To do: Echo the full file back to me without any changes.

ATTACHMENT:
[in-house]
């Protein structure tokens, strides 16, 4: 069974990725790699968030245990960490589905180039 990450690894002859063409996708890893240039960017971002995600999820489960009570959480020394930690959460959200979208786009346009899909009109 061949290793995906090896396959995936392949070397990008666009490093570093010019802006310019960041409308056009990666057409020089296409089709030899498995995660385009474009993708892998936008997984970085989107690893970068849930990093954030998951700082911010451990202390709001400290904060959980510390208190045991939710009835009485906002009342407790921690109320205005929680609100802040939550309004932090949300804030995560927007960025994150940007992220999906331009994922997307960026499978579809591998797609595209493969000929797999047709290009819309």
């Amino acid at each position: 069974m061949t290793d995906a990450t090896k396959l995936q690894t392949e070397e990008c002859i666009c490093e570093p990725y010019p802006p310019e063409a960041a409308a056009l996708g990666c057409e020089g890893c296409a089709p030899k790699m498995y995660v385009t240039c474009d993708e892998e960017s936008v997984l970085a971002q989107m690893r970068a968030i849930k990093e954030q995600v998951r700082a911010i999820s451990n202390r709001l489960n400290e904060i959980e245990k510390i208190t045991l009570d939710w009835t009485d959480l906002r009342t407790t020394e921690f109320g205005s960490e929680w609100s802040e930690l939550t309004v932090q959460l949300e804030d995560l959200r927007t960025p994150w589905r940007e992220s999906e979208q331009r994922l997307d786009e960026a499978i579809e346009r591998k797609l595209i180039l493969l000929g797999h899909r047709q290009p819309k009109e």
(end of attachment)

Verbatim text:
[in-house]
């Protein structure tokens, strides 16, 4: 069974990725790699968030245990960490589905180039 990450690894002859063409996708890893240039960017971002995600999820489960009570959480020394930690959460959200979208786009346009899909009109 061949290793995906090896396959995936392949070397990008666009490093570093010019802006310019960041409308056009990666057409020089296409089709030899498995995660385009474009993708892998936008997984970085989107690893970068849930990093954030998951700082911010451990202390709001400290904060959980510390208190045991939710009835009485906002009342407790921690109320205005929680609100802040939550309004932090949300804030995560927007960025994150940007992220999906331009994922997307960026499978579809591998797609595209493969000929797999047709290009819309």
């Amino acid at each position: 069974m061949t290793d995906a990450t090896k396959l995936q690894t392949e070397e990008c002859i666009c490093e570093p990725y010019p802006p310019e063409a960041a409308a056009l996708g990666c057409e020089g890893c296409a089709p030899k790699m498995y995660v385009t240039c474009d993708e892998e960017s936008v997984l970085a971002q989107m690893r970068a968030i849930k990093e954030q995600v998951r700082a911010i999820s451990n202390r709001l489960n400290e904060i959980e245990k510390i208190t045991l009570d939710w009835t009485d959480l906002r009342t407790t020394e921690f109320g205005s960490e929680w609100s802040e930690l939550t309004v932090q959460l949300e804030d995560l959200r927007t960025p994150w589905r940007e992220s999906e979208q331009r994922l997307d786009e960026a499978i579809e346009r591998k797609l595209i180039l493969l000929g797999h899909r047709q290009p819309k009109e």